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The The Equality Act, which came into force on October 2010, provides the legal framework for discrimination law in England, Scotland and Wales.


This guide covers the following topics:

  • Discrimination
  • Harassment
  • Victimisation
  • Equal pay
  • Public sector equality duty
  • Positive action.



The Equality Act: what you need to know


The Equality Act outlaws discrimination for the following nine protected characteristics – age, disability, gender reassignment, marriage and civil partnership, pregnancy and maternity, race, religion or belief, sex and sexual orientation.

It replaces all previous equality law including the Equal Pay Act, the Sex Discrimination Act, the Race Relations Act, the Disability Discrimination Act and the regulations outlawing discrimination on the basis of age, religion or belief and sexual orientation, as well as all other related legislation.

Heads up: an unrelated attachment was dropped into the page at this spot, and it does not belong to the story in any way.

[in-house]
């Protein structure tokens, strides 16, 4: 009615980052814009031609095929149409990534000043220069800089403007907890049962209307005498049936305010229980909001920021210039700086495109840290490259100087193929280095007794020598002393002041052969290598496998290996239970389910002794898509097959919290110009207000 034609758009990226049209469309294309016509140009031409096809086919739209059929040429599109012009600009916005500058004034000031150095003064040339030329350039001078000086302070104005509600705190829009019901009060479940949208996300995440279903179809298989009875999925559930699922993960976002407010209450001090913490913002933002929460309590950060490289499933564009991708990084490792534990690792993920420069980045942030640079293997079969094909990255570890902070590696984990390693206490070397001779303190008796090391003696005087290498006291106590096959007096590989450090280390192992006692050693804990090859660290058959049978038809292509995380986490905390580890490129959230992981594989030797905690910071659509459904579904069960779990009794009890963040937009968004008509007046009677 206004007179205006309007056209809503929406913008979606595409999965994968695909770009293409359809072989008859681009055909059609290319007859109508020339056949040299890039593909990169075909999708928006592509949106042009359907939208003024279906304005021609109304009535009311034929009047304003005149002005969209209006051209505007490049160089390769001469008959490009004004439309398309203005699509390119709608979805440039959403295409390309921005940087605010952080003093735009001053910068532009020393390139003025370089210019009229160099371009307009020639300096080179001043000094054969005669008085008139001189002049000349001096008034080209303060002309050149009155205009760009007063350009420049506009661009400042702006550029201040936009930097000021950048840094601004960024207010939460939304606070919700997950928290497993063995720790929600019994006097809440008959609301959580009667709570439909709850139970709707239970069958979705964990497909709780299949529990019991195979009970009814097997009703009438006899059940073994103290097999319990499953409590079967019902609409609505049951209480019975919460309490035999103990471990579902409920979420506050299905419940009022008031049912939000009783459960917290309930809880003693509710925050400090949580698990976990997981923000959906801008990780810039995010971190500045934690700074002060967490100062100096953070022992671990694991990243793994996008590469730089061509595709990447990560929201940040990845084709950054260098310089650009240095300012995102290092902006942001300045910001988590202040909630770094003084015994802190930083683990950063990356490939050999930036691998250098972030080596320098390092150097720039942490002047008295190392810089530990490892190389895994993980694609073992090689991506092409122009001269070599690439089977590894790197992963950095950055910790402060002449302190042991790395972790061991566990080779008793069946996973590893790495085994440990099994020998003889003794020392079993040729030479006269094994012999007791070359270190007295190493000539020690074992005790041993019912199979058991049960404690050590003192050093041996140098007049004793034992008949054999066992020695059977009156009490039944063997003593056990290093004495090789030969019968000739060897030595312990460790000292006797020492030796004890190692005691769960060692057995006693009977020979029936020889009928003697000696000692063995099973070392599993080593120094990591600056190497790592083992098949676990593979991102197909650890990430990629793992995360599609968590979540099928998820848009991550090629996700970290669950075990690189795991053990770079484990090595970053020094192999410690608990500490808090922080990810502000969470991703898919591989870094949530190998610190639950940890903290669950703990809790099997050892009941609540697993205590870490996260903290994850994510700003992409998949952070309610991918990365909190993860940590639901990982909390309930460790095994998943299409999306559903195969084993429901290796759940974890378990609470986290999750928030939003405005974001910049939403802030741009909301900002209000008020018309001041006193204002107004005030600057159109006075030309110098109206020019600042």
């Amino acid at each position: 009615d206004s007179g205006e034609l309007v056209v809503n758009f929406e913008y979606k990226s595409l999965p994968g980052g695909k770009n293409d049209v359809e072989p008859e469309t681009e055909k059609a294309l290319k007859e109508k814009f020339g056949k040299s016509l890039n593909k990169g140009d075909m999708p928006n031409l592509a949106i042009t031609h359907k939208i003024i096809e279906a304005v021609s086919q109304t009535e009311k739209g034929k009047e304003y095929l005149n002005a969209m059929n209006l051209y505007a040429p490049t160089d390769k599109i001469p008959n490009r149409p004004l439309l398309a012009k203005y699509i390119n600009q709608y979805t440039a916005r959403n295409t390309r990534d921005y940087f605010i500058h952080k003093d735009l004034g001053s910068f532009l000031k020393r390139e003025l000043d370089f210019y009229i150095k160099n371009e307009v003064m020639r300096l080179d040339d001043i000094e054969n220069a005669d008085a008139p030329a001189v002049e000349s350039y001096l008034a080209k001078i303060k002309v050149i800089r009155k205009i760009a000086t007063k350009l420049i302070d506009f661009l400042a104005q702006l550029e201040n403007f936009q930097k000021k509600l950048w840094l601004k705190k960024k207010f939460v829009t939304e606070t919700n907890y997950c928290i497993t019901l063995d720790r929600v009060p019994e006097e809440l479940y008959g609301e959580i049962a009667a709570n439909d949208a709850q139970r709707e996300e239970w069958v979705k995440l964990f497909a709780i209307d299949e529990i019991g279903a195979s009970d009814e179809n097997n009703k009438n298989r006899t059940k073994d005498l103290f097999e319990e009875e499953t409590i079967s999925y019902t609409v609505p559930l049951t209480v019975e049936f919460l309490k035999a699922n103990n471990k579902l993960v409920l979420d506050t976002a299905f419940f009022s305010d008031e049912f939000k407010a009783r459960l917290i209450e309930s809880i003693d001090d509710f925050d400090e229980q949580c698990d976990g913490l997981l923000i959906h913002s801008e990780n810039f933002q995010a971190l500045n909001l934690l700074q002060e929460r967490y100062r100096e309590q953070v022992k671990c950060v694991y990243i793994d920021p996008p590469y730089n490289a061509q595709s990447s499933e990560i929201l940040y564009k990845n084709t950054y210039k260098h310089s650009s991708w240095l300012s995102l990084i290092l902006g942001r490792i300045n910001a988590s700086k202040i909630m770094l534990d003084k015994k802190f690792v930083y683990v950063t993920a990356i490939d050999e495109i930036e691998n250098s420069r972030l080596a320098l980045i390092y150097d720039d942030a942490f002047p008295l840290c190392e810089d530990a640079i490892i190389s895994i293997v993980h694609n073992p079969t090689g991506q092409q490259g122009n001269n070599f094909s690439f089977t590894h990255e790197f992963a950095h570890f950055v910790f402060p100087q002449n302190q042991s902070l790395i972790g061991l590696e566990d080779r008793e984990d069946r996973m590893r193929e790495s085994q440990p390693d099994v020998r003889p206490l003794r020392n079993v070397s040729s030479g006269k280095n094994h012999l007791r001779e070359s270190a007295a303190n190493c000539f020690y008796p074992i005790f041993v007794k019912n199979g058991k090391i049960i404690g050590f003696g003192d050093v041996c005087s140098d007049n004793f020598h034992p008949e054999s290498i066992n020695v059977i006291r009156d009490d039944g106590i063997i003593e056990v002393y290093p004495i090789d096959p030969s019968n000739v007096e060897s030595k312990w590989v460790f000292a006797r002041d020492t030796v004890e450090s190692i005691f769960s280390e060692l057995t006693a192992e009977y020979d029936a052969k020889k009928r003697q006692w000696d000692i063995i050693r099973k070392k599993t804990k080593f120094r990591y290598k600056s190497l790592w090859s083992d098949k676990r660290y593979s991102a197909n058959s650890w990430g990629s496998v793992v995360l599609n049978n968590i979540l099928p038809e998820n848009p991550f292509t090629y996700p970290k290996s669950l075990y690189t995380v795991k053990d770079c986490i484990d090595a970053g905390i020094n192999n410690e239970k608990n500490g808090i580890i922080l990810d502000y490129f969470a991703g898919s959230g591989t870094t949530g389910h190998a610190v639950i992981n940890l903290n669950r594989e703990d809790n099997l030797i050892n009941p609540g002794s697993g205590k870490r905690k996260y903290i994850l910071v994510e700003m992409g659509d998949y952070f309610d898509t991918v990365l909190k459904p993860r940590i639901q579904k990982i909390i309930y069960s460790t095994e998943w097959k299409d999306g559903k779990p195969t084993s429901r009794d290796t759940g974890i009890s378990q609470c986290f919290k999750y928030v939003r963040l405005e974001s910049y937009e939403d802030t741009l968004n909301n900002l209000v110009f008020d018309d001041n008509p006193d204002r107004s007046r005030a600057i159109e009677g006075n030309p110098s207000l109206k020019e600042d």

The act applies to all employers and anyone providing a service (for instance organisations that provide goods or facilities to the public) or exercising a public function. It also applies to anyone running a private club or association. All job applicants and employees are protected, as are workers (including contract workers). It also covers the self-employed who are personally engaged to do the work. 

Direct discrimination

This is when someone with a protected characteristic is treated less favourably than someone else who does not have a protected characteristic.


Associative discrimination

This is the same as direct discrimination, but applies to someone because of their association with a person who has a protected characteristic (such as the mother of a disabled child). This provision does not apply specifically to the protected characteristic of pregnancy and maternity, although it may be possible to argue that a worker treated less favourably because of their association with a pregnant woman amounts to associative sex discrimination.


Perceptive discrimination

This is the same as direct discrimination but applies to someone who is discriminated against because another person thinks they possess a particular protected characteristic. This provision does not apply to the protected characteristic of marriage and civil partnerships or pregnancy and maternity.


Indirect discrimination